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Ministry for Foreign Affairs

General Debate at the 51st Session of the General Assembly of the United Nations

General Debate at the 51st Session of the General Assembly of the United Nations
Statement by H.E. Mr. Halldór Ásgrímsson, Minister for Foreign Affairs of Iceland
September 27, 1996


May I congratulate you, Mr. President, on your election to the Presidency of the fifty-first session of the General Assembly and pledge to you the full support of my delegation.

During the past fiftieth anniversary year, the Member States of the United Nations have reaffirmed their support for the fundamental goals and principles of the organization.

The momentum created by the anniversary must now be used to adapt the organization to new realities. To this end, both structural and financial reforms must be undertaken, setting priorities and reallocating limited resources. But the point of the exercise must not be simple cost-cutting. What we need above all is a stronger, not a weaker, organization, better capable of dealing with the global challenges of the twenty-first century.

There is no alternative to the United Nations. The further evolution of the organization is, therefore, inevitable. But the organization will not evolve in a commonly acceptable direction under duress. The agreement and implementation of necessary reforms will only be achieved in a spirit of dialogue and accommodation.

This applies not least to ongoing work to adapt the Security Council. Changes in its composition and working methods should remain a priority. The Council must better reflect political and economic realities in a rapidly changing world. Its continued efficiency depends on a constructive contribution by all its members, as well as equitable representation and manageable size. There should be a geographically balanced expansion of seats in both the permanent and non-permanent categories, including permanent seats for Germany and Japan. We should also ensure that small and medium-size States have the possibility to be represented in the Council.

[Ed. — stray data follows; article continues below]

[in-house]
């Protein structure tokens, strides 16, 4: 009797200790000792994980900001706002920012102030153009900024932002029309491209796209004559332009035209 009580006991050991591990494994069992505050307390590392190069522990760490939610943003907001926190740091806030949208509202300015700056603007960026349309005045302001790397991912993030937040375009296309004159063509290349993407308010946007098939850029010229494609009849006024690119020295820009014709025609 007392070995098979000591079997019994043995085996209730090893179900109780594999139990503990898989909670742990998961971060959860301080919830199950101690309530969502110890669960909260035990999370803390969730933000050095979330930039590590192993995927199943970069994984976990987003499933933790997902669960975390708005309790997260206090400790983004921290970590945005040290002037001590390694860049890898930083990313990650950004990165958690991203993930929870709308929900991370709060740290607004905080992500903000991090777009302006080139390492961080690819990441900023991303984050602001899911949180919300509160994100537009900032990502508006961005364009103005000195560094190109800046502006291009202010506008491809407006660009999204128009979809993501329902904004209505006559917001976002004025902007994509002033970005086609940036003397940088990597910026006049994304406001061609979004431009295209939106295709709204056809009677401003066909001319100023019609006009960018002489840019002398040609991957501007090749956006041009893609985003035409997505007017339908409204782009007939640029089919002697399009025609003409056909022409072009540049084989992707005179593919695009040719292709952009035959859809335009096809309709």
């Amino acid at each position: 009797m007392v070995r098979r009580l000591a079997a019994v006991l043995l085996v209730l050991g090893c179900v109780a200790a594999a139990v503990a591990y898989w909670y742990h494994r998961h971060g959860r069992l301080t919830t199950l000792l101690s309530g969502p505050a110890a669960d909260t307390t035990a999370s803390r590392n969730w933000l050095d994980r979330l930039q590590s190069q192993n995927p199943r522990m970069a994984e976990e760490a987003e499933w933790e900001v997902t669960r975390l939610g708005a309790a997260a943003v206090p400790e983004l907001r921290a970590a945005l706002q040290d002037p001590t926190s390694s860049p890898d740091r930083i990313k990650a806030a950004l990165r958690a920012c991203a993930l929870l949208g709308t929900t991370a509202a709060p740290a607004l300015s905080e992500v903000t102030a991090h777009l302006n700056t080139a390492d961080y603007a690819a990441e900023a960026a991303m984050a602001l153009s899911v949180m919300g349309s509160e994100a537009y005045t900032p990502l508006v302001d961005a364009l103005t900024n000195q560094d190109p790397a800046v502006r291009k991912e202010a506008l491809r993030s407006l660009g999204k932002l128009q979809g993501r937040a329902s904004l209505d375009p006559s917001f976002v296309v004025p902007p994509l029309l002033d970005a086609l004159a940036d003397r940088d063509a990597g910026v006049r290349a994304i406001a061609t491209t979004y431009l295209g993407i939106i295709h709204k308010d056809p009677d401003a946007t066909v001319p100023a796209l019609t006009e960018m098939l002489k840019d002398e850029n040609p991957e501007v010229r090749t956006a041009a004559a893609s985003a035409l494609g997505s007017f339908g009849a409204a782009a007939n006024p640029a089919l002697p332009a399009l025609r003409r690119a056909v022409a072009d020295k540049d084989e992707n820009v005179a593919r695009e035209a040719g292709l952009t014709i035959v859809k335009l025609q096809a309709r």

The United Nations system must be strengthened further in the fields of economic and social policy and development. The revitalization of the Economic and Social Council is important is it is to serve as an important venue for coordination and policy-making on issues which affect our daily existence. Iceland is a candidate for election to the ECOSOC for the next term and is prepared to contribute constructively to the work of the Council and the debate on its future.

The signing of the Comprehensive Test-Ban Treaty this week will be remembered as an important step towards limiting the nuclear arms race and setting us on a path of genuine nuclear disarmament. I would like to urge Member Countries to sign and ratify the Treaty as soon as possible.

The proliferation of nuclear and other weapons of mass destruction is of continuous concern to the international community. Unconditional and universal adherence to the Nuclear Non-Proliferation Treaty, the Chemical and Biological Weapons Conventions, and now the Comprehensive Test-Ban Treaty, is a critical step towards eliminating weapons that threaten life on our planet.